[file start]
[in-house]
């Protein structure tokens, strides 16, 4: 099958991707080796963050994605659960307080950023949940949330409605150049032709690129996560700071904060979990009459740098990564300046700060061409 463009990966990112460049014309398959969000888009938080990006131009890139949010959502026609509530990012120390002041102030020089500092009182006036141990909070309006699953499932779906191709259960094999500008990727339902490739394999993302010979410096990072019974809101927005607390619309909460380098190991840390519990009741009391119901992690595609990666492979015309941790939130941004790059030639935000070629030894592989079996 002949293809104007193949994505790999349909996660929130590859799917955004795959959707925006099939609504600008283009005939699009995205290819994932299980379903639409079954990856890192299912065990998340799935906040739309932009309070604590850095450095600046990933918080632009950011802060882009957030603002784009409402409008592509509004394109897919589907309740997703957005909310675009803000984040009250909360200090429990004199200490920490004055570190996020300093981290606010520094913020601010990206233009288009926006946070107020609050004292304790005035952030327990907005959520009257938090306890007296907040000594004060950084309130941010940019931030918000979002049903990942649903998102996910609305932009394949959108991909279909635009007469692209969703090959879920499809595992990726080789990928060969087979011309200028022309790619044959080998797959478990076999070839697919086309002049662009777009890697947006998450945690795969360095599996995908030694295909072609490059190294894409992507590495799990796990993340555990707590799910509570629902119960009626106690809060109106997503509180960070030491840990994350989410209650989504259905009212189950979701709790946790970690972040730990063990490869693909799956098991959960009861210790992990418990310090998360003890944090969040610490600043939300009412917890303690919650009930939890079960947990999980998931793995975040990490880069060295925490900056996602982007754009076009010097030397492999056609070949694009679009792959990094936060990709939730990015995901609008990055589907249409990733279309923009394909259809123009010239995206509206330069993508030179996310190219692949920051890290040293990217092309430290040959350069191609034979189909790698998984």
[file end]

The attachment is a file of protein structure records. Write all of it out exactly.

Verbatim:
[in-house]
């Protein structure tokens, strides 16, 4: 099958991707080796963050994605659960307080950023949940949330409605150049032709690129996560700071904060979990009459740098990564300046700060061409 463009990966990112460049014309398959969000888009938080990006131009890139949010959502026609509530990012120390002041102030020089500092009182006036141990909070309006699953499932779906191709259960094999500008990727339902490739394999993302010979410096990072019974809101927005607390619309909460380098190991840390519990009741009391119901992690595609990666492979015309941790939130941004790059030639935000070629030894592989079996 002949293809104007193949994505790999349909996660929130590859799917955004795959959707925006099939609504600008283009005939699009995205290819994932299980379903639409079954990856890192299912065990998340799935906040739309932009309070604590850095450095600046990933918080632009950011802060882009957030603002784009409402409008592509509004394109897919589907309740997703957005909310675009803000984040009250909360200090429990004199200490920490004055570190996020300093981290606010520094913020601010990206233009288009926006946070107020609050004292304790005035952030327990907005959520009257938090306890007296907040000594004060950084309130941010940019931030918000979002049903990942649903998102996910609305932009394949959108991909279909635009007469692209969703090959879920499809595992990726080789990928060969087979011309200028022309790619044959080998797959478990076999070839697919086309002049662009777009890697947006998450945690795969360095599996995908030694295909072609490059190294894409992507590495799990796990993340555990707590799910509570629902119960009626106690809060109106997503509180960070030491840990994350989410209650989504259905009212189950979701709790946790970690972040730990063990490869693909799956098991959960009861210790992990418990310090998360003890944090969040610490600043939300009412917890303690919650009930939890079960947990999980998931793995975040990490880069060295925490900056996602982007754009076009010097030397492999056609070949694009679009792959990094936060990709939730990015995901609008990055589907249409990733279309923009394909259809123009010239995206509206330069993508030179996310190219692949920051890290040293990217092309430290040959350069191609034979189909790698998984």